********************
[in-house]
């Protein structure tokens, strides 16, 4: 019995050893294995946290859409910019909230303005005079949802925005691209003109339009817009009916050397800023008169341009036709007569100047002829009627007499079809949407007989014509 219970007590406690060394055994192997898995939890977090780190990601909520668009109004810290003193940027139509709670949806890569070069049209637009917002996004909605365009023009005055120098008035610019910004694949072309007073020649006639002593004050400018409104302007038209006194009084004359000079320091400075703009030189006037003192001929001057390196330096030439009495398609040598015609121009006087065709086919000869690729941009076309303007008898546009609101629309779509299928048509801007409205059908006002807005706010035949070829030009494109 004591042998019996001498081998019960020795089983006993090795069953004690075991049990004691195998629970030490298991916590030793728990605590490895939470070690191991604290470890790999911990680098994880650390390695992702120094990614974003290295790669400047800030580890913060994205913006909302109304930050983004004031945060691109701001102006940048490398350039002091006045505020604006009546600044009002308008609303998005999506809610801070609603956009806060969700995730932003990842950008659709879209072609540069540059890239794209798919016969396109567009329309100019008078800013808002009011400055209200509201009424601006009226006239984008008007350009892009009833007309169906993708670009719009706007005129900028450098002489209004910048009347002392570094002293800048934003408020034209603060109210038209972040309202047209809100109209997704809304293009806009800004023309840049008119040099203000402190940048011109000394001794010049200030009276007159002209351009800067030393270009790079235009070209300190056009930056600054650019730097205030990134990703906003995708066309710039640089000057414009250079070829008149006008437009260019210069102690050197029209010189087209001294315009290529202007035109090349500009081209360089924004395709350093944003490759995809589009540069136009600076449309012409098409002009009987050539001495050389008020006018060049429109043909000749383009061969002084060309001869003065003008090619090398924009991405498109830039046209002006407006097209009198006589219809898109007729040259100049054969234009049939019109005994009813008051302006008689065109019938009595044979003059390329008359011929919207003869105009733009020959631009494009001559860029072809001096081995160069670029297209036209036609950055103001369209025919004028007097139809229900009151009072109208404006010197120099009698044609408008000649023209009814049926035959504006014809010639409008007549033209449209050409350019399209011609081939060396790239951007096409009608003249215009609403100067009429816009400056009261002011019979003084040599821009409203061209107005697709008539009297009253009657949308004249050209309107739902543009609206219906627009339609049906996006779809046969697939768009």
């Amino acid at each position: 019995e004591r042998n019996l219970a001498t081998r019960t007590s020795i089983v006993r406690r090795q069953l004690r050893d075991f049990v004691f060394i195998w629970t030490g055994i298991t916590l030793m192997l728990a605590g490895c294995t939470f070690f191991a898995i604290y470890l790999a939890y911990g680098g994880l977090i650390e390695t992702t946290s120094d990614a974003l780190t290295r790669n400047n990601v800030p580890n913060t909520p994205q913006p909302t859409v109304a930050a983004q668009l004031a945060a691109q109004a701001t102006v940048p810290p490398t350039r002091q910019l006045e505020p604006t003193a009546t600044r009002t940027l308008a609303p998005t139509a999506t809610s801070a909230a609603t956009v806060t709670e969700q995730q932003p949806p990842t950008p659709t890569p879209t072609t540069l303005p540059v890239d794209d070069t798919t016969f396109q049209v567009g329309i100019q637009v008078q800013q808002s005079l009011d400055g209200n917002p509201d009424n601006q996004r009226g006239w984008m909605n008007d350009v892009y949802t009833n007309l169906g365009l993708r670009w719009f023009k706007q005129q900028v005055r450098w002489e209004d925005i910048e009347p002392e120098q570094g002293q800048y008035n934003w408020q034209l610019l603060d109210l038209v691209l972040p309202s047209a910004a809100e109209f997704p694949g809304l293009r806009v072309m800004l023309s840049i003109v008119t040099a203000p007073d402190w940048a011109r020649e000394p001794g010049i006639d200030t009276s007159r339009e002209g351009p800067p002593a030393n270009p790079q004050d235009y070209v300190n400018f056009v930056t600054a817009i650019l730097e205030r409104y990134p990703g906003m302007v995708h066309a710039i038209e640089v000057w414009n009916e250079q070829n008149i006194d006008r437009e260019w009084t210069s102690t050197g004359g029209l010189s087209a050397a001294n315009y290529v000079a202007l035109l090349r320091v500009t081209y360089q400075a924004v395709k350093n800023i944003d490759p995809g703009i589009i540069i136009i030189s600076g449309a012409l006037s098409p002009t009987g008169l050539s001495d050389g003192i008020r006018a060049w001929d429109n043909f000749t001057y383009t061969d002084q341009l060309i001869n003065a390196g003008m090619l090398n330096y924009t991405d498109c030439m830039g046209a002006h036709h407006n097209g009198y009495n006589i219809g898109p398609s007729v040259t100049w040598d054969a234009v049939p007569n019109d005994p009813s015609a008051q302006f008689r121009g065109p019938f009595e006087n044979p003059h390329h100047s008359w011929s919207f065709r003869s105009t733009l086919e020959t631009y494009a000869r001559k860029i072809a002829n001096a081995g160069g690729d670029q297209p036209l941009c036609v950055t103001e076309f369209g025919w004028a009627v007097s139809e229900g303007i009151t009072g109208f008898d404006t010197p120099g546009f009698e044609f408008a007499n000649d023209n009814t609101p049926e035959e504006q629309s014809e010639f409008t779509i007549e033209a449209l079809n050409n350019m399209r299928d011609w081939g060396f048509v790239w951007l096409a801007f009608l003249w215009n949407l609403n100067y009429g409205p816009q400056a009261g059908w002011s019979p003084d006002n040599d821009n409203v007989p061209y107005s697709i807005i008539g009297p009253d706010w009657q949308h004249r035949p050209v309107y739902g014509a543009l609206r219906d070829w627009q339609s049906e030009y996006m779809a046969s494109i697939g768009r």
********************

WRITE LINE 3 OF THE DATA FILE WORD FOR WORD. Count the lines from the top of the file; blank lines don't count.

């Amino acid at each position: 019995e004591r042998n019996l219970a001498t081998r019960t007590s020795i089983v006993r406690r090795q069953l004690r050893d075991f049990v004691f060394i195998w629970t030490g055994i298991t916590l030793m192997l728990a605590g490895c294995t939470f070690f191991a898995i604290y470890l790999a939890y911990g680098g994880l977090i650390e390695t992702t946290s120094d990614a974003l780190t290295r790669n400047n990601v800030p580890n913060t909520p994205q913006p909302t859409v109304a930050a983004q668009l004031a945060a691109q109004a701001t102006v940048p810290p490398t350039r002091q910019l006045e505020p604006t003193a009546t600044r009002t940027l308008a609303p998005t139509a999506t809610s801070a909230a609603t956009v806060t709670e969700q995730q932003p949806p990842t950008p659709t890569p879209t072609t540069l303005p540059v890239d794209d070069t798919t016969f396109q049209v567009g329309i100019q637009v008078q800013q808002s005079l009011d400055g209200n917002p509201d009424n601006q996004r009226g006239w984008m909605n008007d350009v892009y949802t009833n007309l169906g365009l993708r670009w719009f023009k706007q005129q900028v005055r450098w002489e209004d925005i910048e009347p002392e120098q570094g002293q800048y008035n934003w408020q034209l610019l603060d109210l038209v691209l972040p309202s047209a910004a809100e109209f997704p694949g809304l293009r806009v072309m800004l023309s840049i003109v008119t040099a203000p007073d402190w940048a011109r020649e000394p001794g010049i006639d200030t009276s007159r339009e002209g351009p800067p002593a030393n270009p790079q004050d235009y070209v300190n400018f056009v930056t600054a817009i650019l730097e205030r409104y990134p990703g906003m302007v995708h066309a710039i038209e640089v000057w414009n009916e250079q070829n008149i006194d006008r437009e260019w009084t210069s102690t050197g004359g029209l010189s087209a050397a001294n315009y290529v000079a202007l035109l090349r320091v500009t081209y360089q400075a924004v395709k350093n800023i944003d490759p995809g703009i589009i540069i136009i030189s600076g449309a012409l006037s098409p002009t009987g008169l050539s001495d050389g003192i008020r006018a060049w001929d429109n043909f000749t001057y383009t061969d002084q341009l060309i001869n003065a390196g003008m090619l090398n330096y924009t991405d498109c030439m830039g046209a002006h036709h407006n097209g009198y009495n006589i219809g898109p398609s007729v040259t100049w040598d054969a234009v049939p007569n019109d005994p009813s015609a008051q302006f008689r121009g065109p019938f009595e006087n044979p003059h390329h100047s008359w011929s919207f065709r003869s105009t733009l086919e020959t631009y494009a000869r001559k860029i072809a002829n001096a081995g160069g690729d670029q297209p036209l941009c036609v950055t103001e076309f369209g025919w004028a009627v007097s139809e229900g303007i009151t009072g109208f008898d404006t010197p120099g546009f009698e044609f408008a007499n000649d023209n009814t609101p049926e035959e504006q629309s014809e010639f409008t779509i007549e033209a449209l079809n050409n350019m399209r299928d011609w081939g060396f048509v790239w951007l096409a801007f009608l003249w215009n949407l609403n100067y009429g409205p816009q400056a009261g059908w002011s019979p003084d006002n040599d821009n409203v007989p061209y107005s697709i807005i008539g009297p009253d706010w009657q949308h004249r035949p050209v309107y739902g014509a543009l609206r219906d070829w627009q339609s049906e030009y996006m779809a046969s494109i697939g768009r």